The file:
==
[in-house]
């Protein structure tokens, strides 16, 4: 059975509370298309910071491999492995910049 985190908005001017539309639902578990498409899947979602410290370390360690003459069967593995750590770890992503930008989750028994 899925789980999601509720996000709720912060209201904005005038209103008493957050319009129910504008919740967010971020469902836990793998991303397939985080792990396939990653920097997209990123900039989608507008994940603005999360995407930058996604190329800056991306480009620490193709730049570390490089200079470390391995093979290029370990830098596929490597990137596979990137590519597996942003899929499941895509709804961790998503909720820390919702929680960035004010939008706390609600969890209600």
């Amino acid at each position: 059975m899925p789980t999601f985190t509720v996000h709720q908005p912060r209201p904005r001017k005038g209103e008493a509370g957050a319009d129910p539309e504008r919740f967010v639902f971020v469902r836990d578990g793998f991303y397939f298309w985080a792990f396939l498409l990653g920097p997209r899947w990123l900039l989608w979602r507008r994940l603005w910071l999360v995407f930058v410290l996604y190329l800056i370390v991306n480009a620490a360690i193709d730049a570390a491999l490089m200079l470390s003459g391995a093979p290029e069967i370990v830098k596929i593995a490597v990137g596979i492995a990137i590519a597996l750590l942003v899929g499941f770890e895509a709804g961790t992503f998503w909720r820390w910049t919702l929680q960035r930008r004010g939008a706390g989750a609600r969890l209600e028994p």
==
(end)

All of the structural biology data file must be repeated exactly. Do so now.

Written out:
[in-house]
């Protein structure tokens, strides 16, 4: 059975509370298309910071491999492995910049 985190908005001017539309639902578990498409899947979602410290370390360690003459069967593995750590770890992503930008989750028994 899925789980999601509720996000709720912060209201904005005038209103008493957050319009129910504008919740967010971020469902836990793998991303397939985080792990396939990653920097997209990123900039989608507008994940603005999360995407930058996604190329800056991306480009620490193709730049570390490089200079470390391995093979290029370990830098596929490597990137596979990137590519597996942003899929499941895509709804961790998503909720820390919702929680960035004010939008706390609600969890209600």
């Amino acid at each position: 059975m899925p789980t999601f985190t509720v996000h709720q908005p912060r209201p904005r001017k005038g209103e008493a509370g957050a319009d129910p539309e504008r919740f967010v639902f971020v469902r836990d578990g793998f991303y397939f298309w985080a792990f396939l498409l990653g920097p997209r899947w990123l900039l989608w979602r507008r994940l603005w910071l999360v995407f930058v410290l996604y190329l800056i370390v991306n480009a620490a360690i193709d730049a570390a491999l490089m200079l470390s003459g391995a093979p290029e069967i370990v830098k596929i593995a490597v990137g596979i492995a990137i590519a597996l750590l942003v899929g499941f770890e895509a709804g961790t992503f998503w909720r820390w910049t919702l929680q960035r930008r004010g939008a706390g989750a609600r969890l209600e028994p």